• The Subway Nut — Washington Heights – 168th Street Pictures
  • 168th Street entrance to Eighth Avenue Line from Google Maps Street View
  • 169th Street entrance to Eighth Avenue Line from Google Maps Street View
  • 168th Street entrance to Broadway-Seventh Avenue Line from Google Maps Street View
This article was sourced from Creative Commons Attribution-ShareAlike License; additional terms may apply. World Heritage Encyclopedia content is assembled from numerous content providers, Open Access Publishing, and in compliance with The Fair Access to Science and Technology Research Act (FASTR), Wikimedia Foundation, Inc., Public Library of Science, The Encyclopedia of Life, Open Book Publishers (OBP), PubMed, U.S. National Library of Medicine, National Center for Biotechnology Information, U.S. National Library of Medicine, National Institutes of Health (NIH), U.S. Department of Health & Human Services, and USA.gov, which sources content from all federal, state, local, tribal, and territorial government publication portals (.gov, .mil, .edu). Funding for USA.gov and content contributors is made possible from the U.S. Congress, E-Government Act of 2002.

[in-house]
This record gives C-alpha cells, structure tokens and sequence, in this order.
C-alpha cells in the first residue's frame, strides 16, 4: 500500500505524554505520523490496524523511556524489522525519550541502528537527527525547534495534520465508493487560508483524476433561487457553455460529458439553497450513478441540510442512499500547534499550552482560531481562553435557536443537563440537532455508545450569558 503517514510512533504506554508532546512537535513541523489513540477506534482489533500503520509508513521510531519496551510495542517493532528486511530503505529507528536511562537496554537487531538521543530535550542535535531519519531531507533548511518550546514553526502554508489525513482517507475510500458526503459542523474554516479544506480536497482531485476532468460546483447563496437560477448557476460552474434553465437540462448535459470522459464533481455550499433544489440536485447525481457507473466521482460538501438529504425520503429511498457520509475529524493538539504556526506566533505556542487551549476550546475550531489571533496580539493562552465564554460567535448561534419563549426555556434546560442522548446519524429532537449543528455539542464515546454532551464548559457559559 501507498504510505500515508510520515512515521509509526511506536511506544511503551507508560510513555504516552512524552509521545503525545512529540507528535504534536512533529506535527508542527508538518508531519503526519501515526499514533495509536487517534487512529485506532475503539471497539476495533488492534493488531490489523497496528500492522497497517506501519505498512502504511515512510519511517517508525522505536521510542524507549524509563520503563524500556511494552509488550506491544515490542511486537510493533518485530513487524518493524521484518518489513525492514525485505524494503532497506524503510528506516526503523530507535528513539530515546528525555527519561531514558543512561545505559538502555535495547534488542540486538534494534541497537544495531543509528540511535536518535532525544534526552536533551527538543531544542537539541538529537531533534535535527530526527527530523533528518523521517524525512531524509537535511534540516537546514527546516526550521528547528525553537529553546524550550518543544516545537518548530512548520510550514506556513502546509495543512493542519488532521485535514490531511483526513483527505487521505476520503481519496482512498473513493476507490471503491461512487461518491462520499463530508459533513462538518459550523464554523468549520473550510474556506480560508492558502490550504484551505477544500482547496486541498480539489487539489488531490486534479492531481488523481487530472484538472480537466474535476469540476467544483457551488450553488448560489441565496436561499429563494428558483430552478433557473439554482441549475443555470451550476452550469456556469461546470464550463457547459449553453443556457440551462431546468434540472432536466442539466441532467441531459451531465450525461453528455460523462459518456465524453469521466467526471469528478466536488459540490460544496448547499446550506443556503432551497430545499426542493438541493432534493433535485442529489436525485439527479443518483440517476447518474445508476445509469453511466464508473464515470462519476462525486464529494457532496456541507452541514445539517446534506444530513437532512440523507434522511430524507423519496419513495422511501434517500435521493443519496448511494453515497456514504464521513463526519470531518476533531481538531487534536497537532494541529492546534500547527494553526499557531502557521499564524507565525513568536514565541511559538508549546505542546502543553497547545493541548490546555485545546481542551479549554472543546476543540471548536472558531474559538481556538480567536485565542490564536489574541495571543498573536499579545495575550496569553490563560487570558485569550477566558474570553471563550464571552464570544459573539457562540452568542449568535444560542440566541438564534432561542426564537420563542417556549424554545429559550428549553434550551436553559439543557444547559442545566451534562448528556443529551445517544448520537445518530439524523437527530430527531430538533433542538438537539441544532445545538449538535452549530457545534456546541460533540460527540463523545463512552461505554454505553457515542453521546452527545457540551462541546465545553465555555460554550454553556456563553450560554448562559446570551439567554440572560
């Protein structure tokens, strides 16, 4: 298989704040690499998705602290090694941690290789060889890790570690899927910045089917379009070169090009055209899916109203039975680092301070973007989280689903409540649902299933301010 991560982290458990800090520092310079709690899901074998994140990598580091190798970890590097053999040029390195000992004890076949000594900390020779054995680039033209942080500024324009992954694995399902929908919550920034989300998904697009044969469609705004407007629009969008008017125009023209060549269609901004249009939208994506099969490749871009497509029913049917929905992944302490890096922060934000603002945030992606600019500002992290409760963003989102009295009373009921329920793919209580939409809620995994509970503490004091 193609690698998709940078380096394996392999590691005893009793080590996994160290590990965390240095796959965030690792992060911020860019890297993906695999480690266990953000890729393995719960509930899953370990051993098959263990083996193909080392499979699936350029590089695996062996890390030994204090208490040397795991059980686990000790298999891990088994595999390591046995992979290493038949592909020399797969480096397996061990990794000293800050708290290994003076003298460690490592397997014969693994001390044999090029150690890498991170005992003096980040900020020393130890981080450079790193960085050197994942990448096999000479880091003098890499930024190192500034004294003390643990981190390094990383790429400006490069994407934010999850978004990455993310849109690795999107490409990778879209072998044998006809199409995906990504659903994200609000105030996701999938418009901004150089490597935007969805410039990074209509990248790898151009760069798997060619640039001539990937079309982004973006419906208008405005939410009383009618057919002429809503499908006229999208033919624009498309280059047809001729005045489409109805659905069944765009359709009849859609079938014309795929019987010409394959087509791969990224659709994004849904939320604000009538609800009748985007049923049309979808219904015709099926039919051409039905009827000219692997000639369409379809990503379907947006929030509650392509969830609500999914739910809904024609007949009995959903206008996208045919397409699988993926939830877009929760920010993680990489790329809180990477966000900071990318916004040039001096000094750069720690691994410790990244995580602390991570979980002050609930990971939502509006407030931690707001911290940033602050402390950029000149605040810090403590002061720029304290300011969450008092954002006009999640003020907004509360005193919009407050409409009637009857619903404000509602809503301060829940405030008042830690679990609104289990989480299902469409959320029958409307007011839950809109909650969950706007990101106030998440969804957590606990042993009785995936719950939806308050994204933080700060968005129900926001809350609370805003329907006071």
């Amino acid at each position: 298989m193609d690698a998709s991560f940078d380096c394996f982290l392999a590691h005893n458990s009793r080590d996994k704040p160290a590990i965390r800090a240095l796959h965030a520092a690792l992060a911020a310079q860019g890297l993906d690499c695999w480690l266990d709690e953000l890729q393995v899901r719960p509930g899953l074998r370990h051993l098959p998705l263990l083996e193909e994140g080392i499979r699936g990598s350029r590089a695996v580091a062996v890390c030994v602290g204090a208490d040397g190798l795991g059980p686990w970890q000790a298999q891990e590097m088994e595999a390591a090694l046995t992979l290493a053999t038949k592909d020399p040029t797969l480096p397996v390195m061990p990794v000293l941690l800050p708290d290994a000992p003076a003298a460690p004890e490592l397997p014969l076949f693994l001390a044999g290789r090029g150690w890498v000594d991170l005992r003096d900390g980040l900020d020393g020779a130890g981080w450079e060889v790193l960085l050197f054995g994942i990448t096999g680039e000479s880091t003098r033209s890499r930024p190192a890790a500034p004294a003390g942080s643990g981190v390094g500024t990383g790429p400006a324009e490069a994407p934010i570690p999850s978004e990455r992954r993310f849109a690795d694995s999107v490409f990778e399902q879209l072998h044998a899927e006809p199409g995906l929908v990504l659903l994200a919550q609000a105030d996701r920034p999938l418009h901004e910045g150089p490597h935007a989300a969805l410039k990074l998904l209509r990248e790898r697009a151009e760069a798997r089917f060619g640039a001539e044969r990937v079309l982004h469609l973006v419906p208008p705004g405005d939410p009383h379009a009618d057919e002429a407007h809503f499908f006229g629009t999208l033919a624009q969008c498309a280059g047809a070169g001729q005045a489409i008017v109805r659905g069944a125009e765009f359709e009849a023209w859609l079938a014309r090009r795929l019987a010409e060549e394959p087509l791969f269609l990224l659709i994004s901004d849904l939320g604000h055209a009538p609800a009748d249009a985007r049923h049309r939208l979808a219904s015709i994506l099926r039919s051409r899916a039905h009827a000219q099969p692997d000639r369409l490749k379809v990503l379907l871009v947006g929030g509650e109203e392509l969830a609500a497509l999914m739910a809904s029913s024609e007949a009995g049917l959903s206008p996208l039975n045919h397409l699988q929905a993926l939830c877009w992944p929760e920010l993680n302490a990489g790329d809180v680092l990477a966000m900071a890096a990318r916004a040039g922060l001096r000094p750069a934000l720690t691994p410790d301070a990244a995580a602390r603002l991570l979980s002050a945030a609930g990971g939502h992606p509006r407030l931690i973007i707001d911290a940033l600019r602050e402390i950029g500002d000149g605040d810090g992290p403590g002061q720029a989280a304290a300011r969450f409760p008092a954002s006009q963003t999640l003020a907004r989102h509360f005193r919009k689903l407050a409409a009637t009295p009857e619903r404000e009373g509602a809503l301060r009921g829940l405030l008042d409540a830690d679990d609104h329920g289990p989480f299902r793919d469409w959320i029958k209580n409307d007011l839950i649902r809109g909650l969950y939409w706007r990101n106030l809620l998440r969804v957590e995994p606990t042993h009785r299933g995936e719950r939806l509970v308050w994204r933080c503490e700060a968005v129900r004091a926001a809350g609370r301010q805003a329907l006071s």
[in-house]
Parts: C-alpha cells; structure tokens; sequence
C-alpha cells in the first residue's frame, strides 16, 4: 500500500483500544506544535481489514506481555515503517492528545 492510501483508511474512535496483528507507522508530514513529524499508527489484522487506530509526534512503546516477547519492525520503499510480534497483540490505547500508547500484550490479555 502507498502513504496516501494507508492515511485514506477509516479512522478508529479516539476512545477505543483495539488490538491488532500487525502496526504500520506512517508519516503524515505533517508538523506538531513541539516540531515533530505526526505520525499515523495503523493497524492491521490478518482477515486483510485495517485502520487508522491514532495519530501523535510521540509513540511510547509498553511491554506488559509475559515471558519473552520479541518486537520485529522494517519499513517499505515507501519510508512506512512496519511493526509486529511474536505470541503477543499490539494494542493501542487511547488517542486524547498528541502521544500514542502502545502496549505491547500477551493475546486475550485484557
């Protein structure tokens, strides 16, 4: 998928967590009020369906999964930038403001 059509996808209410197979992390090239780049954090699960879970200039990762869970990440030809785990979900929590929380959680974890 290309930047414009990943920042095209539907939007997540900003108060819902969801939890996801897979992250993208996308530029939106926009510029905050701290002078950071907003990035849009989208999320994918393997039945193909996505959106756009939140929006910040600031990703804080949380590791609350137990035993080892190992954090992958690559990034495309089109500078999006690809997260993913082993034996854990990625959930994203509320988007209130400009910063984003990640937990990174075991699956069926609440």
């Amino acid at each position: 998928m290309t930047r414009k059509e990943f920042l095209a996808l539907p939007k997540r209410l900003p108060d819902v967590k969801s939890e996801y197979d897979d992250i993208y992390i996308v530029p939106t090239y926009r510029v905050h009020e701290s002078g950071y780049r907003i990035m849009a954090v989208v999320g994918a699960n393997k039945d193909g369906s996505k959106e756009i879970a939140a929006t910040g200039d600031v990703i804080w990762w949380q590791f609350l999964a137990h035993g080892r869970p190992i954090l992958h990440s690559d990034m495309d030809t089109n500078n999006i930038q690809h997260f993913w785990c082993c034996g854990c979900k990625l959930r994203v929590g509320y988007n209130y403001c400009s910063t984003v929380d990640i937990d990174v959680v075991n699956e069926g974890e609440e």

Crowd sourced content that is contributed to World Heritage Encyclopedia is peer reviewed and edited by our editorial staff to ensure quality scholarly research articles.
 
By using this site, you agree to the Terms of Use and Privacy Policy. World Heritage Encyclopedia™ is a registered trademark of the World Public Library Association, a non-profit organization.
 


Copyright © World Library Foundation. All rights reserved. eBooks from Project Gutenberg are sponsored by the World Library Foundation,
a 501c(4) Member's Support Non-Profit Organization, and is NOT affiliated with any governmental agency or department.